Par 1 I knew de Pachmann, who died in Rome last week, and among the artists he was rare in that he lived up to the most fantastic and fictional concept of the great musician.
Par 2 If a playwright undertook to set him down as a character in a comedy any audience would be dubious as to the authenticity of the figure. It would seem as if the dramatist strained too much after a bizarre effect.
Par 3 And yet the eccentricities of the man were not affectations. I always felt that a sound philosophy underlay his curious concert manners. I note that Leopold Godowsky has referred to him as a "miniaturist." "His field," says the composer, "was limited, but within its narrow range he was supreme and inimitable."
Par 4 Underneath Godowsky's compliment I seem to catch some hint of a point of view which has always appeared to me heretical. I refer to that state of mind which withholds something from the artist who does not choose to spread himself across vast surfaces.
Par 5 p.183 And that is a notion which leads us to such palpable absurdities as figures carved upon the sides of mountains and "the largest mural paintings in the world." Not to mention that giant motion picture theater which was but lately the world's largest music hall.
Par 6 De Pachmann may not have belonged among the great pianists but he was supreme as an interpreter of Chopin. It was some English critic [James Huneker] years ago who referred to him as the Chopinzee. And there was much in this pun to meet the eye, for de Pachmann was curiously squat in figure, with long arms and hands disproportionately large. When the mood was on him he seemed almost to swing back and forth upon a grand piano.
Par 7 I heard him play several times in his apartment here and once in a Carnegie Hall concert which infuriated many of the better critics. He had become old and his eccentricities had grown upon him, but he remained, for all that, in a state of grace.
Par 8 To him a piano was an intimate instrument, and as a miniaturist Carnegie Hall presented a canvas too large for his scope or interest. He liked to play where four or five were gathered together. "There are too many fools in any thousand," he once said.
Par 9 For reasons obscure and erroneous de Pachmann drew the impression that I was a person of musical understanding. It is true that I loved to hear him and sat as rapt as any connoisseur while he played. But when he talked to me in technical terms I managed to conceal my ignorance by offering only assent and never any comment.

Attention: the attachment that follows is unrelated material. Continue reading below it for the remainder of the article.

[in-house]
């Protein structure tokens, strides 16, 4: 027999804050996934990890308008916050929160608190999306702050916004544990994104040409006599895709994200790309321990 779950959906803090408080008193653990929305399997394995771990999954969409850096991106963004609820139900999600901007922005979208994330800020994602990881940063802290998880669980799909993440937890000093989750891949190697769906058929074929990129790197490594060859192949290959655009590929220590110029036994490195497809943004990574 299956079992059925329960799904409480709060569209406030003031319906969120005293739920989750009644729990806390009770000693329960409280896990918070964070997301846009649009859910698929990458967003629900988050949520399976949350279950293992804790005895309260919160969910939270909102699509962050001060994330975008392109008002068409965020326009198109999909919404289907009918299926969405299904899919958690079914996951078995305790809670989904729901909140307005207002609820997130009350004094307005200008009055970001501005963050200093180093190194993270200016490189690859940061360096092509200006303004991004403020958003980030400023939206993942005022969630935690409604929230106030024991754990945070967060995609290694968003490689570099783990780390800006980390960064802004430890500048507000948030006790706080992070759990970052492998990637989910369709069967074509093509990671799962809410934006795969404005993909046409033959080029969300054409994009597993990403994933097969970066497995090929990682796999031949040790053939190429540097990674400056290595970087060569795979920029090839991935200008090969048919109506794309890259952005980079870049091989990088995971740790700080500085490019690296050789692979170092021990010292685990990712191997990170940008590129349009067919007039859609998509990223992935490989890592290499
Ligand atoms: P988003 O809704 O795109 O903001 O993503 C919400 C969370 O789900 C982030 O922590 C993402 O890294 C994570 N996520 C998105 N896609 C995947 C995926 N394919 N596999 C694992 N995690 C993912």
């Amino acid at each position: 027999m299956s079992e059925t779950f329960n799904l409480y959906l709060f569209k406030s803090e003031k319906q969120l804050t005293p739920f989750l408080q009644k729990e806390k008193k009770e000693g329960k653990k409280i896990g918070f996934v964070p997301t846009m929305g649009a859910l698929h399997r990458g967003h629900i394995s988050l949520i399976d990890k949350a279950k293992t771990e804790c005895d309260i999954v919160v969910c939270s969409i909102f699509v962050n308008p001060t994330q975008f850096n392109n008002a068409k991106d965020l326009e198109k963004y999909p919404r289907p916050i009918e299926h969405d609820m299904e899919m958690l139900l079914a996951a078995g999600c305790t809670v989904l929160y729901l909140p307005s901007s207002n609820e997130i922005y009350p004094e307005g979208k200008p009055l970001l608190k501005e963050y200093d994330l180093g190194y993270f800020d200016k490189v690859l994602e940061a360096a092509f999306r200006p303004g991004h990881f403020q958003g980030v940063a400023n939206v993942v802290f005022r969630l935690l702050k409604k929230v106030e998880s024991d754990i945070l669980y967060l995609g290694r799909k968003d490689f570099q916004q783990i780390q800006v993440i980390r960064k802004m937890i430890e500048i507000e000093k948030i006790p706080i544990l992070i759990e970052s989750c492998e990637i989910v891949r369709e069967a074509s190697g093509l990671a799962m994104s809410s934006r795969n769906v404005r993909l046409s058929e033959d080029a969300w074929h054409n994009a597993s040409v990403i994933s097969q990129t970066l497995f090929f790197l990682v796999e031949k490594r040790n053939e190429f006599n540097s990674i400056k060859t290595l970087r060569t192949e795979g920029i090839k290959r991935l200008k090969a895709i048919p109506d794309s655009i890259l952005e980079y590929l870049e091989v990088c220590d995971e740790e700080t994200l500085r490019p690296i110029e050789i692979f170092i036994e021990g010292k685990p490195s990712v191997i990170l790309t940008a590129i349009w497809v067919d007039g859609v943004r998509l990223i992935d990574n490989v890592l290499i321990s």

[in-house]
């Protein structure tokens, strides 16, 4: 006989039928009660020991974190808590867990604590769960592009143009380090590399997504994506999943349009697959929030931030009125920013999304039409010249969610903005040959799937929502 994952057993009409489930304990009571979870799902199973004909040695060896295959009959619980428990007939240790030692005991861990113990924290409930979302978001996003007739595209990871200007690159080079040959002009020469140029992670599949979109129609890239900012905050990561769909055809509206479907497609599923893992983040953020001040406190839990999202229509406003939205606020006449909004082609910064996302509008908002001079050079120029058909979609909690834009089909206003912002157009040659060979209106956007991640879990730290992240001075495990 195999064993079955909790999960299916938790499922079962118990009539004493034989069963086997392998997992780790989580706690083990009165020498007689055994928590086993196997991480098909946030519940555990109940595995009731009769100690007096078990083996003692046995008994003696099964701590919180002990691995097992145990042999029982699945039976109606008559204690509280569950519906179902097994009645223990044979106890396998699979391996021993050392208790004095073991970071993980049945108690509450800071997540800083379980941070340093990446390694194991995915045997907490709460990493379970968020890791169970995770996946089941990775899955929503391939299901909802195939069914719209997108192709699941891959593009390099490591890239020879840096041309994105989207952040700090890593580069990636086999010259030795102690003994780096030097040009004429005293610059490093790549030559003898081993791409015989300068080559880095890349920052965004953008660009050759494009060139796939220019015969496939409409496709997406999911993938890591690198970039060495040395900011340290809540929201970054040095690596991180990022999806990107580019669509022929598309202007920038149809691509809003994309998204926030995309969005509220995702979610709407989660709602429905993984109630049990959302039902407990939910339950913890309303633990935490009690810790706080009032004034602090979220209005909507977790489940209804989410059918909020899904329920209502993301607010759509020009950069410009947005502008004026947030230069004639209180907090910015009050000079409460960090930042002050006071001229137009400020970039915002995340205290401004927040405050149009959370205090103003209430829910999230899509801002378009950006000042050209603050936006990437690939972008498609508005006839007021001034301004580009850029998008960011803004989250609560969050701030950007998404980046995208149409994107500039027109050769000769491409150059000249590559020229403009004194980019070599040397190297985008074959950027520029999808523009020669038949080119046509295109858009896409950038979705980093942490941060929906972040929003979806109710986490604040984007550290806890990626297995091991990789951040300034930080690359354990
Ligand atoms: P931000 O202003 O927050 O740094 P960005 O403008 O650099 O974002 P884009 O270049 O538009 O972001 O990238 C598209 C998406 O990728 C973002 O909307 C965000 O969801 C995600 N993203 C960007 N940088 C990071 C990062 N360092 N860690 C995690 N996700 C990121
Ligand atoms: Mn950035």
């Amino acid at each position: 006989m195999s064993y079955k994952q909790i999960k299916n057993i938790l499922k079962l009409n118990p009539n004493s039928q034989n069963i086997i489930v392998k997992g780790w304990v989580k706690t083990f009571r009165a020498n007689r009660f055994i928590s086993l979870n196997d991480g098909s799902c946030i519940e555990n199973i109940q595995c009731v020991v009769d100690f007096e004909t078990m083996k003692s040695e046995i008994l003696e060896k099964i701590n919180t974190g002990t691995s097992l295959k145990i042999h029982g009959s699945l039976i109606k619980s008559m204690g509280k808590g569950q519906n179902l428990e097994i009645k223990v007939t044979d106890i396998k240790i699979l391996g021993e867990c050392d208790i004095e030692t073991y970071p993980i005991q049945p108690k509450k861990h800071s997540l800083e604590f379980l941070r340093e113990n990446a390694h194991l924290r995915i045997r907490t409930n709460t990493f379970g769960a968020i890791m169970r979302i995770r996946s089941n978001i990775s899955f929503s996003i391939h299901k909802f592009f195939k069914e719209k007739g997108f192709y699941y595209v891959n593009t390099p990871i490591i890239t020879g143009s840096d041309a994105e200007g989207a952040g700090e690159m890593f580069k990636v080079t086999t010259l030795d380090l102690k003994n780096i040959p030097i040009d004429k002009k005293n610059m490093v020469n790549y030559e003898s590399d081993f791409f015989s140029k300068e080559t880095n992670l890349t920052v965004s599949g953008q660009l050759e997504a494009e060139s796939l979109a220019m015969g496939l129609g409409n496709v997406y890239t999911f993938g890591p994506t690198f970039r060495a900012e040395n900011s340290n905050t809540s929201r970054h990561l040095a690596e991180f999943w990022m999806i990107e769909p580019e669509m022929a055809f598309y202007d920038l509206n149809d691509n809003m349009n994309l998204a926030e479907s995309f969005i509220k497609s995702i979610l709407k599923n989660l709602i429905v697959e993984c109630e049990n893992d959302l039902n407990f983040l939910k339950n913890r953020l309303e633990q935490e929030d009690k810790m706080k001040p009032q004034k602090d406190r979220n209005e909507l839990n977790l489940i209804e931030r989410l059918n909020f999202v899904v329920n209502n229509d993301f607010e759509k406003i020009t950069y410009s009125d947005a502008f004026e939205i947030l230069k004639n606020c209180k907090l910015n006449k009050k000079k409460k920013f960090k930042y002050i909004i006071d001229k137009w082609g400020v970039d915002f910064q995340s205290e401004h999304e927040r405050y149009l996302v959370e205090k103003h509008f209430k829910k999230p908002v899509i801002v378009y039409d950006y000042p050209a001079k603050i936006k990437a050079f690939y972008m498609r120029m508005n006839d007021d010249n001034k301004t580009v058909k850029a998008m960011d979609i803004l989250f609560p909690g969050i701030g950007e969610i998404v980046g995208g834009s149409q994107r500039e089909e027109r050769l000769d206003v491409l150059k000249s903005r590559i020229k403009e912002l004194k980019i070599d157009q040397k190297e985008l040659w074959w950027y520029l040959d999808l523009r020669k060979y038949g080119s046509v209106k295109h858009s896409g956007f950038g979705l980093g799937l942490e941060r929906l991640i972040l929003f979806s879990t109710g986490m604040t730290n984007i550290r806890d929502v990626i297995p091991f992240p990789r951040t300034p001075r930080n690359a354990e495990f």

Par 10 They kept most of the notices from the old man after his last Carnegie Hall appearance, but he hit upon one or p.184 two which were severe and said to three of us who were his friends, "You liked; that is enough."
Par 11 He was happily insulated against criticism, for anybody who praised him became at once a great musician and the rest were either ignorant or malicious. I think the attitude has always been a useful one to creative artists.
Par 12 As a pianist I felt that de Pachmann was always reaching out and trying to bring people in closer to himself and the keyboard upon which he perched. His style of concert was not unlike what the older vaudeville theaters call a pianologue. There was always a running fire of comment from the performer himself. "Bravo, de Pachmann!" he would say to himself in a loud voice as he played a passage and found his interpretation excellent.
Par 13 And he would throw in little bits of autobiography and reminiscence as he went along. It was in Carnegie Hall, as I remember, that he prefaced one piece by saying, "I once heard Mme. Schumann play this. Oh, my God!"
Par 14 During a waltz the old gentleman would sometimes get up from the piano stool, cavort about for a step or so and then sit down again. And always there was a muttering and a chattering from him as he swung high in the treetops intoxicated by the sounds which he brought forth from the big black box.
Par 15 Temperament is an ungainly thing unless it is part of the organic structure of an individual. I do not like to see any artist slip into a mannerism as if it were a garment. But these moods of de Pachmann were in his marrow.
Par 16 It seemed to me then and it seems to me now that the finest of all who deal with sound and shape and color must be those who look upon their own creation and cry out aloud, "Bravo!"